Novel insights into maladaptive behaviours in Prader-Willi syndrome: serendipitous findings from an open trial of vagus nerve stimulation.
McAllister, Catherine J
Kelly, Claire L
Sylvester, Karl P
Garnett, Matthew R
Manford, Mark RA
Journal of Intellectual Disability Research
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Manning, K., McAllister, C. J., Ring, H., Finer, N., Kelly, C. L., Sylvester, K. P., Fletcher, P., et al. (2015). Novel insights into maladaptive behaviours in Prader-Willi syndrome: serendipitous findings from an open trial of vagus nerve stimulation.. Journal of Intellectual Disability Research, 60 149-155. https://doi.org/10.1111/jir.12203
Background: We report striking and unanticipated improvements in maladaptive behaviours in Prader–Willi syndrome (PWS) during a trial of vagus nerve stimulation (VNS) initially designed to investigate effects on the overeating behaviour. PWS is a genetically determined neurodevelopmental disorder associated with mild–moderate intellectual disability (ID) and social and behavioural difficulties, alongside a characteristic and severe hyperphagia. Methods: Three individuals with PWS underwent surgery to implant the VNS device. VNS was switched on 3 months post-implantation, with an initial 0.25 mA output current incrementally increased to a maximum of 1.5 mA as tolerated by each individual. Participants were followed up monthly. Results: Vagal nerve stimulation in these individuals with PWS, within the stimulation parameters used here, was safe and acceptable. However, changes in eating behaviour were equivocal. Intriguingly, unanticipated, although consistent, beneficial effects were reported by two participants and their carers in maladaptive behaviour, temperament and social functioning. These improvements and associated effects on food-seeking behaviour, but not weight, indicate that VNS may have potential as a novel treatment for such behaviours. Conclusions: We propose that these changes are mediated through afferent and efferent vagal projections and their effects on specific neural networks and functioning of the autonomic nervous system and provide new insights into the mechanisms that underpin what are serious and common problems affecting people with IDs more generally.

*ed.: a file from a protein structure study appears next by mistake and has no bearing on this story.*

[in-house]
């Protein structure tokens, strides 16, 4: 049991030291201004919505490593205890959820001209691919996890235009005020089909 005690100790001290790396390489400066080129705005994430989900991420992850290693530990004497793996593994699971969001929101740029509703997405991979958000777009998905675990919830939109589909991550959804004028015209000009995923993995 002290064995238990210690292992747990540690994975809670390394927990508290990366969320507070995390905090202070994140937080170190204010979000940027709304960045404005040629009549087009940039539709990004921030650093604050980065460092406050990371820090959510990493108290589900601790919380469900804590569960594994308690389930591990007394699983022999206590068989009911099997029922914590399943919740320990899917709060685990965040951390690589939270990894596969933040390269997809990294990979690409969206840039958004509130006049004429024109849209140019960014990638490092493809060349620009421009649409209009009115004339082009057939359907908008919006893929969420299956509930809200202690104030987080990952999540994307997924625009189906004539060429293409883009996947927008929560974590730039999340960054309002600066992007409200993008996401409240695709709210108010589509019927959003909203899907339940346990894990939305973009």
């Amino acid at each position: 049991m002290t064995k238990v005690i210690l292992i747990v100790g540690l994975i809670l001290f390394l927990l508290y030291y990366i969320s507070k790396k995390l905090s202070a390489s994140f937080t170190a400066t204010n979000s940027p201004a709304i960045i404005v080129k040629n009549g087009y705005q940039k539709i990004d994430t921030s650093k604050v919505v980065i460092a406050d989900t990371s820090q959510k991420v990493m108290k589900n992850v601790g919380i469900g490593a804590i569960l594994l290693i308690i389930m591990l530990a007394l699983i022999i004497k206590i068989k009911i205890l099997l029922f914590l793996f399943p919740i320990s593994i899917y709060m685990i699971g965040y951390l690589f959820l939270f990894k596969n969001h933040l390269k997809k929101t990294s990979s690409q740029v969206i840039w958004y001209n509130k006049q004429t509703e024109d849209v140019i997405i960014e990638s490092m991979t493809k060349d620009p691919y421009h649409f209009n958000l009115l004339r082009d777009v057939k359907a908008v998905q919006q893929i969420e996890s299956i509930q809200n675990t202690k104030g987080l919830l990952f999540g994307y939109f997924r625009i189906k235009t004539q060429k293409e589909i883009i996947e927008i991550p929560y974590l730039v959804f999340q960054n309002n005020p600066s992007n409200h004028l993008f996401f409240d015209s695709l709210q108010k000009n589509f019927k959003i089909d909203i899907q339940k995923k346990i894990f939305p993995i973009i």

Prader-Willi syndrome, vagus nerve stimulation, hyperphagia, maladaptive behaviour, social functioning
This study was funded by The Dunhill Medical Trust, Addenbrooke’s Charitable Trust, Isaac Newton Trust , and Prader-Willi Association UK. Funding bodies had no role in study design, data collection, data analysis, data interpretation, writing of the report or the decision to submit for publication. We are grateful to the NIHR Collaborations for Leadership in Applied Health Care Research and Care (CLAHRC) East of England for financial support to AJH and HAR and to the Health Foundation for support of AJH. The views expressed are those of the authors and not necessarily those of the NHS, the NIHR or the Department of Health.
Medical Research Council (MC_UU_12012/5/B)
Health Foundation (543/1163)
Foundation for Prader-Willi Research (unknown)
Wellcome Trust (095692/Z/11/Z)
External DOI: https://doi.org/10.1111/jir.12203
This record's URL: https://www.repository.cam.ac.uk/handle/1810/248254
Attribution 2.0 UK: England & Wales
Licence URL: http://creativecommons.org/licenses/by/2.0/uk/